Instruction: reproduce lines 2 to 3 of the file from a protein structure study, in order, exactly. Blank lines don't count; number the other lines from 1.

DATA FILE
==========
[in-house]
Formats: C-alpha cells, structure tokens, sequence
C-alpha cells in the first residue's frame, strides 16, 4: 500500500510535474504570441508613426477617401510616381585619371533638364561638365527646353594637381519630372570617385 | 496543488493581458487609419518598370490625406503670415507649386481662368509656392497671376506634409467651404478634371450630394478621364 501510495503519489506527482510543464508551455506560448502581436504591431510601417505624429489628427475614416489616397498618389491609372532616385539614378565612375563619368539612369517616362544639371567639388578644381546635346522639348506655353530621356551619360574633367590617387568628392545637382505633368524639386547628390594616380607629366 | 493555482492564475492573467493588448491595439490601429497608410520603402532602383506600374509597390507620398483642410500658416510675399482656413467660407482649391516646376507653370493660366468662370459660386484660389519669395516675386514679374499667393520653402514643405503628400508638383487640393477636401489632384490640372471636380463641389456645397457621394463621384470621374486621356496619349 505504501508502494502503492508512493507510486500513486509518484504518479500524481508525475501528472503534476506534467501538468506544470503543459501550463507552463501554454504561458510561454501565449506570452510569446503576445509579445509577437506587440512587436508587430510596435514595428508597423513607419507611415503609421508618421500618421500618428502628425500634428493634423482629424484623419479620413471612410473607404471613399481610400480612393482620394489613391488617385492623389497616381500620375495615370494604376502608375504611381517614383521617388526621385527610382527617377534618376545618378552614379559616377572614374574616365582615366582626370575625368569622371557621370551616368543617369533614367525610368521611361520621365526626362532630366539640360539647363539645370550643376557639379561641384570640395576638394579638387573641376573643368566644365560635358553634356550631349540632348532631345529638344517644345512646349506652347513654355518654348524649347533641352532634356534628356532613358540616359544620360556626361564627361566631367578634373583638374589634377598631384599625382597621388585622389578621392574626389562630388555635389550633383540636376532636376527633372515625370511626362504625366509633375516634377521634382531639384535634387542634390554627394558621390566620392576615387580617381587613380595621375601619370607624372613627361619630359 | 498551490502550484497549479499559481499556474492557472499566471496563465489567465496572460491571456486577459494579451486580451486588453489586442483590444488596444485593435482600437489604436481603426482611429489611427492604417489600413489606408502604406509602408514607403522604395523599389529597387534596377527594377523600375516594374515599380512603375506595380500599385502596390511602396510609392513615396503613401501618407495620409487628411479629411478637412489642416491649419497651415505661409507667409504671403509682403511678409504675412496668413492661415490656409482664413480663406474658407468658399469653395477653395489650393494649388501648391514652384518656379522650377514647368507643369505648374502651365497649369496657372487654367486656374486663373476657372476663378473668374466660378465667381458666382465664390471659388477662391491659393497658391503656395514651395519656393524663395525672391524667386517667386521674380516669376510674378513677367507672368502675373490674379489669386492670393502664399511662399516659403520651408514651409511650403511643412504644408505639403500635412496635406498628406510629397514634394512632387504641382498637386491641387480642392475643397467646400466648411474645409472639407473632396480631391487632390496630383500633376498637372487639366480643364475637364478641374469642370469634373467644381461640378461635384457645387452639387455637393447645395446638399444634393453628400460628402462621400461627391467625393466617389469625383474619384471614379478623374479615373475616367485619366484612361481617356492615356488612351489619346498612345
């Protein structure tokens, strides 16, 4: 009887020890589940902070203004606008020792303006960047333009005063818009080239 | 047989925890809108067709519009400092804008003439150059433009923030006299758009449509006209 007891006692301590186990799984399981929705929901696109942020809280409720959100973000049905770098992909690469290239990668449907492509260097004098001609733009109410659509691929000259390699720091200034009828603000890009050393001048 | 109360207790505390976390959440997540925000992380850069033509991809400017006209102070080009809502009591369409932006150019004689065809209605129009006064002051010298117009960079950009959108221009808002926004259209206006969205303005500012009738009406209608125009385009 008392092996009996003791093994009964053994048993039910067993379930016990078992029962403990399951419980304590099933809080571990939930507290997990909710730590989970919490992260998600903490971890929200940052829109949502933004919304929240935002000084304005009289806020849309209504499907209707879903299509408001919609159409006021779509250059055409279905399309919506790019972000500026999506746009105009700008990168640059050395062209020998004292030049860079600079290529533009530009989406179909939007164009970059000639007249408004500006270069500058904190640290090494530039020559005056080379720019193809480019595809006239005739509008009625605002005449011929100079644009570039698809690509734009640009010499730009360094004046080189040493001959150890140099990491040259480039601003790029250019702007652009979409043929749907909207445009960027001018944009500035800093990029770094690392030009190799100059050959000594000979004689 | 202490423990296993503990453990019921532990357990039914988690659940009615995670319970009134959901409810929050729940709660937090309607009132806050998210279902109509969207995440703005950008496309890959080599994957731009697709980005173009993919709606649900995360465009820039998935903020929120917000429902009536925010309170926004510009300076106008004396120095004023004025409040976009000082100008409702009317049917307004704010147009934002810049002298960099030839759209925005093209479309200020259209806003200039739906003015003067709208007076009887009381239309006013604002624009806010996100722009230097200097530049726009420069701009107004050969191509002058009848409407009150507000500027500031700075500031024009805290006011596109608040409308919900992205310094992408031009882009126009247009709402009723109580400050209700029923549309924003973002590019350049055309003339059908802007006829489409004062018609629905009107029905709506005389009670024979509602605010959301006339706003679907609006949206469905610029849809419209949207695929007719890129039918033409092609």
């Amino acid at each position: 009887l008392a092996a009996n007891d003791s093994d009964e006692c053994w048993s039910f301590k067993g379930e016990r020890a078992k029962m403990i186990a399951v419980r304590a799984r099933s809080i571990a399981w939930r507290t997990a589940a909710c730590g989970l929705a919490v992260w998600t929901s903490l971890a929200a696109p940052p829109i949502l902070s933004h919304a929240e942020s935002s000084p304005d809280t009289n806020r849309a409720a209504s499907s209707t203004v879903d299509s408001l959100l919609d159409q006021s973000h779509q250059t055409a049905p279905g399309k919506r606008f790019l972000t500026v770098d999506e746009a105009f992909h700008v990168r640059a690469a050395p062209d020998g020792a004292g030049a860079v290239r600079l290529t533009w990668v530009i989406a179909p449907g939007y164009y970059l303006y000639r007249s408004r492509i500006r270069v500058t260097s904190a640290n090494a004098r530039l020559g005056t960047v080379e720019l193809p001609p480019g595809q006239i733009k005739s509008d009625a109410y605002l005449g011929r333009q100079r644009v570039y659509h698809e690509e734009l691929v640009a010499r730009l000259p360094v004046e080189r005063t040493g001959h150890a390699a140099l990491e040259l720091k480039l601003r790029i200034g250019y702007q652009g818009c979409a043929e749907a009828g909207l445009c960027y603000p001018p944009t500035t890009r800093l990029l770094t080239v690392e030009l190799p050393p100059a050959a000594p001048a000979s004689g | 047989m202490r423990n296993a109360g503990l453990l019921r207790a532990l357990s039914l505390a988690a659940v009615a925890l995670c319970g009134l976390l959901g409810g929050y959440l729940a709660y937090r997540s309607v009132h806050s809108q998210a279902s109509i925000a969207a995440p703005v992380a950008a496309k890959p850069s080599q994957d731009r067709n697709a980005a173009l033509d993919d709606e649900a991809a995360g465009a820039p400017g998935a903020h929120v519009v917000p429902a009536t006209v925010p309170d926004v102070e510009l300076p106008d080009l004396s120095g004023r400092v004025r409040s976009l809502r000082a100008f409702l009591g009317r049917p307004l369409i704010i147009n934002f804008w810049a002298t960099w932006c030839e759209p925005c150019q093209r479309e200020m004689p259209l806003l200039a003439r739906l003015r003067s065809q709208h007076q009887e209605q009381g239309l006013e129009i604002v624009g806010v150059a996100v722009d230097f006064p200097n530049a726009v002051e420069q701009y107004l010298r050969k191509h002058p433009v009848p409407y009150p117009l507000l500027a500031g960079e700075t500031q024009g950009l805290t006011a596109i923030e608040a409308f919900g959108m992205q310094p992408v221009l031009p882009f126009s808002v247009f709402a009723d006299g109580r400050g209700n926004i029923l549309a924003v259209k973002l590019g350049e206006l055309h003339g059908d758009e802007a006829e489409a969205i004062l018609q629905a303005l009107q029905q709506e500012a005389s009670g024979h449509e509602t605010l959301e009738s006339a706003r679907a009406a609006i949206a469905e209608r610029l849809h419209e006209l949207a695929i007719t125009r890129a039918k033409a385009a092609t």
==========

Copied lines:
Formats: C-alpha cells, structure tokens, sequence
C-alpha cells in the first residue's frame, strides 16, 4: 500500500510535474504570441508613426477617401510616381585619371533638364561638365527646353594637381519630372570617385 | 496543488493581458487609419518598370490625406503670415507649386481662368509656392497671376506634409467651404478634371450630394478621364 501510495503519489506527482510543464508551455506560448502581436504591431510601417505624429489628427475614416489616397498618389491609372532616385539614378565612375563619368539612369517616362544639371567639388578644381546635346522639348506655353530621356551619360574633367590617387568628392545637382505633368524639386547628390594616380607629366 | 493555482492564475492573467493588448491595439490601429497608410520603402532602383506600374509597390507620398483642410500658416510675399482656413467660407482649391516646376507653370493660366468662370459660386484660389519669395516675386514679374499667393520653402514643405503628400508638383487640393477636401489632384490640372471636380463641389456645397457621394463621384470621374486621356496619349 505504501508502494502503492508512493507510486500513486509518484504518479500524481508525475501528472503534476506534467501538468506544470503543459501550463507552463501554454504561458510561454501565449506570452510569446503576445509579445509577437506587440512587436508587430510596435514595428508597423513607419507611415503609421508618421500618421500618428502628425500634428493634423482629424484623419479620413471612410473607404471613399481610400480612393482620394489613391488617385492623389497616381500620375495615370494604376502608375504611381517614383521617388526621385527610382527617377534618376545618378552614379559616377572614374574616365582615366582626370575625368569622371557621370551616368543617369533614367525610368521611361520621365526626362532630366539640360539647363539645370550643376557639379561641384570640395576638394579638387573641376573643368566644365560635358553634356550631349540632348532631345529638344517644345512646349506652347513654355518654348524649347533641352532634356534628356532613358540616359544620360556626361564627361566631367578634373583638374589634377598631384599625382597621388585622389578621392574626389562630388555635389550633383540636376532636376527633372515625370511626362504625366509633375516634377521634382531639384535634387542634390554627394558621390566620392576615387580617381587613380595621375601619370607624372613627361619630359 | 498551490502550484497549479499559481499556474492557472499566471496563465489567465496572460491571456486577459494579451486580451486588453489586442483590444488596444485593435482600437489604436481603426482611429489611427492604417489600413489606408502604406509602408514607403522604395523599389529597387534596377527594377523600375516594374515599380512603375506595380500599385502596390511602396510609392513615396503613401501618407495620409487628411479629411478637412489642416491649419497651415505661409507667409504671403509682403511678409504675412496668413492661415490656409482664413480663406474658407468658399469653395477653395489650393494649388501648391514652384518656379522650377514647368507643369505648374502651365497649369496657372487654367486656374486663373476657372476663378473668374466660378465667381458666382465664390471659388477662391491659393497658391503656395514651395519656393524663395525672391524667386517667386521674380516669376510674378513677367507672368502675373490674379489669386492670393502664399511662399516659403520651408514651409511650403511643412504644408505639403500635412496635406498628406510629397514634394512632387504641382498637386491641387480642392475643397467646400466648411474645409472639407473632396480631391487632390496630383500633376498637372487639366480643364475637364478641374469642370469634373467644381461640378461635384457645387452639387455637393447645395446638399444634393453628400460628402462621400461627391467625393466617389469625383474619384471614379478623374479615373475616367485619366484612361481617356492615356488612351489619346498612345